Does Tehran say yes to Crimea proposal?
At no point of time have relations between Tehran and Moscow been so close. More than anything else, this political proximity has been strengthened by Russia’s role in the nuclear deal between Iran and world powers.
Other instances of cooperation are also noteworthy.
One is the Syrian war. Tehran and Moscow both have been unfailingly backing President Bashar al-Assad since 2011.
Lately they have shown a more consistent performance in helping the Syrian army force militants out of swathes of the Syrian territory with Russia conducting heaviest airstrikes.
Another high point in Tehran-Moscow relations was the recent accomplishment of the S-300 deal, unconcluded since 2007.
Last week Tehran’s Ambassador to Russia Mehdi Sanai announced Iran had received all S-300 battalions Russia had to deliver under the respective agreement.
Officials of the two sides have hailed as strategic this strong cooperation background within a short period of time.
However, this should not be taken to mean that the two have the same national interests and share the same stance on virtually every challenging issue, one being the issue of Crimea.
Equating strategic cooperation with equal national interests is erroneous.
The annexation has been and continues to be a sticking point between Russia and the European Union, meaning that it is primarily a Russian-European concern, having nothing to do with Tehran. Surprisingly, this is the logic behind the letter by Deputy Chief of the Russian State Duma Evgeny Fedorov to the Iranian parliament to become the seventh country to recognize the annexation of Crimea to Russia.
Although the Iranian parliament has not issued a rejoinder yet, but “no, we won’t” is most likely to be the case. And this is quite logical.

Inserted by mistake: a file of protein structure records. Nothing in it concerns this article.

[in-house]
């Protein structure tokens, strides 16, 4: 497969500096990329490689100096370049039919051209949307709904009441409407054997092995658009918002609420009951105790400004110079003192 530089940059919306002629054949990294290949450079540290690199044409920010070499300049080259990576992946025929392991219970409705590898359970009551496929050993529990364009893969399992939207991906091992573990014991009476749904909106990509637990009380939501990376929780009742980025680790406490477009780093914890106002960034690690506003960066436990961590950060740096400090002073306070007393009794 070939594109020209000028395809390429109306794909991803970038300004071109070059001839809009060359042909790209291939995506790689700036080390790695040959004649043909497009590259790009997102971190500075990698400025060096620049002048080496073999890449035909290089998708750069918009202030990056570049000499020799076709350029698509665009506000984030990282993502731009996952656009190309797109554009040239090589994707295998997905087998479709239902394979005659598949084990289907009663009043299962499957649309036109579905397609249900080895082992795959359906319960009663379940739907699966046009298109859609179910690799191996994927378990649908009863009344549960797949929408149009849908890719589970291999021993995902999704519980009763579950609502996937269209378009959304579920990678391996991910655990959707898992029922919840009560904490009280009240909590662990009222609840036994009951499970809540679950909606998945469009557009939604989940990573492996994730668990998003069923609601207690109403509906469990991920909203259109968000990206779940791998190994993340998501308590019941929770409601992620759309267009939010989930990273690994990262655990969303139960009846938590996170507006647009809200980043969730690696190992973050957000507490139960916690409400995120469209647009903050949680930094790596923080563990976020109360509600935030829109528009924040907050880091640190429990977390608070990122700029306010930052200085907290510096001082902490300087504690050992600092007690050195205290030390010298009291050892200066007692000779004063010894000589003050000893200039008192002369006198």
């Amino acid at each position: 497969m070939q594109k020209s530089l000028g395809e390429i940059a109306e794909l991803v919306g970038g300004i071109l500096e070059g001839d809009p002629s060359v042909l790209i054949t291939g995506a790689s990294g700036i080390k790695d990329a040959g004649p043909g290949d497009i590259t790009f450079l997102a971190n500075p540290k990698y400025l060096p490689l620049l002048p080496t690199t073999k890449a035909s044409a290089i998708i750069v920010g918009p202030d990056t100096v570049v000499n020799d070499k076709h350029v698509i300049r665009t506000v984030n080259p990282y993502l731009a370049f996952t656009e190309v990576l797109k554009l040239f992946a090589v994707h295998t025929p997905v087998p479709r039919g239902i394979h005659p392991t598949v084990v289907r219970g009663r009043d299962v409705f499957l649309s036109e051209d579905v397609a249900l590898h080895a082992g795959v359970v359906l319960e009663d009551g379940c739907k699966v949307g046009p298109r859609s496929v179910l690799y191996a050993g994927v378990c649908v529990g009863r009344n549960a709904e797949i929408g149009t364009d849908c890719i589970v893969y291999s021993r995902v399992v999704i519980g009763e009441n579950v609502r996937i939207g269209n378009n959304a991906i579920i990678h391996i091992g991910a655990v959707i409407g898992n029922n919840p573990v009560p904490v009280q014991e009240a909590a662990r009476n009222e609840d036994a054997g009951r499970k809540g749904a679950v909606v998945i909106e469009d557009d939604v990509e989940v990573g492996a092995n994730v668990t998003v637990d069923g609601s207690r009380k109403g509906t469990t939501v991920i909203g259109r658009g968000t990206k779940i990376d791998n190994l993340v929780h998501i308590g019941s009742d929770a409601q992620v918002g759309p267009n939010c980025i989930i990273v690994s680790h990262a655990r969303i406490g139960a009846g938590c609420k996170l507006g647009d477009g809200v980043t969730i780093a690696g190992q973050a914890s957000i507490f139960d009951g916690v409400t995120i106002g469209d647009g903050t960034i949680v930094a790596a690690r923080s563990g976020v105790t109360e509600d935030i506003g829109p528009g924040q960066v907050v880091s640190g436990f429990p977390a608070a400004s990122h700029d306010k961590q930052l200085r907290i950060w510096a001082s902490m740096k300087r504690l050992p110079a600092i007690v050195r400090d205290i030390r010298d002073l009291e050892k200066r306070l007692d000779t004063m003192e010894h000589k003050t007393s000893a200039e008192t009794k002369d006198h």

The annexation has been and continues to be a sticking point between Russia and the European Union, meaning that it is primarily a Russian-European concern, having nothing to do with Tehran.
Iran’s recognition of the Crimea annexation is neither politically defendable, nor strategically rational.
At the back of the nuclear deal, Tehran has been following a different path in its foreign policy in a bid to balance relations with key international players, including state members of the EU.
Signs are already evident.
Tehran and London appointed ambassadors, ending five years of cold relations.
The Iranian Foreign Ministry has announced it will kick-start human rights negotiations with the EU in December.
In a resolution passed on Monday with a majority vote, the EU foresaw a normalization of the bloc’s ties with Iran.
Also, a report by EU titled “An EU strategy for relations with Iran after the nuclear deal” outlines the potential for a more structured and strategic relationship between the European Union and the Islamic Republic of Iran following the Joint Comprehensive Plan of Action (JCPOA).
Increasing relations between Tehran and the EU will certainly influence the bloc’s, inter alia, dependence on Russia’s energy resources, and Moscow simply does not want this to happen.
Also, for Iran the European nexus acts as a political lever in its standoff on Middle East issues with war-mongering countries such as Saudi Arabia.
Thus, maintaining good ties with the EU can empower Iran as Russia’s good buddy in issues of interest, not the least of which being the Syrian crisis when the two stand at loggerheads with Saudi Arabia.